From the November 2008 issue of Wealth Manager Web • Subscribe!


Private equity certainly is not what it used to be. The industry, which buys public companies with a mixture of cash and debt, has fallen victim to a tough economy and a slew of well-publicized megadeals that have yet to work themselves out.

The big problem with private equity is the credit markets. With borrowed money extremely hard to come by, purchasing a large-cap company with a little bit of cash and a lot of debt is next to impossible at the present time. What's a private equity fund to do?

For starters, aim a little lower. Although megacap buyouts are DOA until the credit crisis works itself out, smaller deals are alive and well. "There's plenty of financing in the middle market," says Thomas H. Lee, a veteran buyout professional who sold his namesake firm a few years ago and recently started Lee Equity Partners, a midcap buyout fund that is currently seeking investor capital. "And valuations, which have been outlandish the last few years, are much more compelling." (In the spirit of full disclosure, it should be noted that my firm has done, and will continue to do, business with Lee Equity Partners.)

Lee's new venture is typical of the structure of most private equity funds. It involves an investment period of about four years, followed by a harvest period in which the companies purchased are sold either via an initial public offering or to another party. As a result, the typical private equity investor is illiquid for a decade or so. Such a lengthy period may seem daunting, but the benefits can be significant.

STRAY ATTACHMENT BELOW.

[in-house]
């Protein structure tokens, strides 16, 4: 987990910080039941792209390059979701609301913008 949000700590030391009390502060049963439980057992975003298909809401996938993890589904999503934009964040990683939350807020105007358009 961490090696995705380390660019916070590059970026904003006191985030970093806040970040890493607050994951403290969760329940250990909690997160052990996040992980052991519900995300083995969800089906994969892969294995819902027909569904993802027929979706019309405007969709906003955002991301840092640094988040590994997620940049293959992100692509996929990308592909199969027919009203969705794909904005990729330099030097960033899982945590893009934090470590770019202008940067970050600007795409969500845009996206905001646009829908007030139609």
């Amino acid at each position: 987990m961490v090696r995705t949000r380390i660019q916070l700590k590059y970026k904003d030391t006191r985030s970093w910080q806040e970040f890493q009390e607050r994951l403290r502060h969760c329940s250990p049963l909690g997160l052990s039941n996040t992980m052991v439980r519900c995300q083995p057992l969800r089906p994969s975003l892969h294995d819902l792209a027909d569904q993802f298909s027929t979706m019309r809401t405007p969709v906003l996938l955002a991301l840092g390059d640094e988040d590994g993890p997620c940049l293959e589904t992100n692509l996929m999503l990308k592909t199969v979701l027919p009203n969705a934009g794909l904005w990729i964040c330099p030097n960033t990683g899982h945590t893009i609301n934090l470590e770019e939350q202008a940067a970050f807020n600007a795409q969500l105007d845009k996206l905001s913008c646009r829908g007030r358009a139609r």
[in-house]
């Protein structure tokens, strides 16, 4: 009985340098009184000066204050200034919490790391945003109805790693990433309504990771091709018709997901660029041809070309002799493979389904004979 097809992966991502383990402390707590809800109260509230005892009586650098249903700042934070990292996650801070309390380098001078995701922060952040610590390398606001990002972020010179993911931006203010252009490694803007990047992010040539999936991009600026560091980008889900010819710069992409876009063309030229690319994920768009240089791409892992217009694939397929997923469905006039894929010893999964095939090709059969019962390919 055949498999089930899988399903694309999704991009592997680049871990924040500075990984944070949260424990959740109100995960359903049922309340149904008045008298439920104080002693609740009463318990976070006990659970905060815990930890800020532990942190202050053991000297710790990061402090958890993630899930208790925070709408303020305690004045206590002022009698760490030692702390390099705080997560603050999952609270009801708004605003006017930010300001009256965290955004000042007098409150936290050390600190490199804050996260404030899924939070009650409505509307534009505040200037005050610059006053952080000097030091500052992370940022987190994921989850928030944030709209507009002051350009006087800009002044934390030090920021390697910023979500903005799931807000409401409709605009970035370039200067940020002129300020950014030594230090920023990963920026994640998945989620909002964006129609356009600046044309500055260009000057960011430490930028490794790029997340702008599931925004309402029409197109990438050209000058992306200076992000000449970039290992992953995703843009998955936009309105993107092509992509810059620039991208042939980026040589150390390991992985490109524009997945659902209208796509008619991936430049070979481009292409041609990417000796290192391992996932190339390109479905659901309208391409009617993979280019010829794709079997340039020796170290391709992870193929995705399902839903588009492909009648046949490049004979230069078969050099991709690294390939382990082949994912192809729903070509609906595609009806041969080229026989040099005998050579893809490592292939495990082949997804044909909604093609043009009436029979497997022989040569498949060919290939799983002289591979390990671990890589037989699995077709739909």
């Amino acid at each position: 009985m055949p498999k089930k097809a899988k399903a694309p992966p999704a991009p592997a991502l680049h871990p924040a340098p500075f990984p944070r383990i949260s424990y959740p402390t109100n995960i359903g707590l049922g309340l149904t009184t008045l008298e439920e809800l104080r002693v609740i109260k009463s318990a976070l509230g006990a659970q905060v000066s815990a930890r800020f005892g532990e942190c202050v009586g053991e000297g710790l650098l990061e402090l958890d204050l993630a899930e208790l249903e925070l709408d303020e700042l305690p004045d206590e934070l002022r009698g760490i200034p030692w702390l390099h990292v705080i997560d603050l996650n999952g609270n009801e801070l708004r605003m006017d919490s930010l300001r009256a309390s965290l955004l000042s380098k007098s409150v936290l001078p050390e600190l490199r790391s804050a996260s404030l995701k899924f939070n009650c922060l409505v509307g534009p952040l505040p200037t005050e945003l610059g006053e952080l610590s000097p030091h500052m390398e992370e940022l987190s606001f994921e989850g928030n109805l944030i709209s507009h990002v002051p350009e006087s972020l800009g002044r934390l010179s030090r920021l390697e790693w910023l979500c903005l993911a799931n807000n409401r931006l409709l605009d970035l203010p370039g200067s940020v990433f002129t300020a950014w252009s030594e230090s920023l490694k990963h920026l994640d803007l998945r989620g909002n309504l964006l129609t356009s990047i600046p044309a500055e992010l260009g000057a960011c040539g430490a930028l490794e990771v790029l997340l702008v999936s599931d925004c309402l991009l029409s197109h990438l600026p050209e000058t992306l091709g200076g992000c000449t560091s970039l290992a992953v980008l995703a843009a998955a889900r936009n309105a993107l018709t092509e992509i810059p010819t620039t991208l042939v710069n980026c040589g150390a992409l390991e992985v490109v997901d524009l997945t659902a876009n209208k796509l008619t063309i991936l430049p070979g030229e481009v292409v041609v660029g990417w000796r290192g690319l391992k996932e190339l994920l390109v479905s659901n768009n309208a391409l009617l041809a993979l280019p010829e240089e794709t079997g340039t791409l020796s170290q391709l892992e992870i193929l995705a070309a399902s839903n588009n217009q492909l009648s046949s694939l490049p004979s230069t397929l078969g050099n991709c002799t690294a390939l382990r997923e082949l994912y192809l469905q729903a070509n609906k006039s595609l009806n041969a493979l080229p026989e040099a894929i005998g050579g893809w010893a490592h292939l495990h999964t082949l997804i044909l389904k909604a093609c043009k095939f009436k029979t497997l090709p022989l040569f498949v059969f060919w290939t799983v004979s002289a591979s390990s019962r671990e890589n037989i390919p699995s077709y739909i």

Private equity has enjoyed returns of a higher magnitude than traditional equity and fixed income investments, and for good reason. Private equity firms have time on their side. During the long commitment period, they can invest through a full economic cycle. This gives them the benefit of investing during tough periods with the opportunity to cash out when market conditions improve. Investors should also expect to get a liquidity "premium" for allowing their money to be locked up.

Gauging the value-added benefits of the asset class is made easier through the use of the Cambridge Associates LLC U.S. Private Equity Index. This metric is based on funds that represent 70% of the total dollars raised by U.S. leveraged buyout, subordinated debt and special situation managers between 1986 and the present. The table shows returns for the index versus traditional indices.

For those high-net-worth individuals who have capital they won't need for long periods of time, private equity may be a viable option. However, investors must meet accreditation requirements, and they should be aware that private equity returns will vary significantly across offerings. As noted, funds that specialize in small and midcap deals seem to be getting the most traction these days, giving potential investors a good place to start looking into the asset class.

Ben Warwick is chief investment officer of Quantitative Equity Strategies LLC in Denver and of Memphis-based Sovereign Wealth Management Inc.

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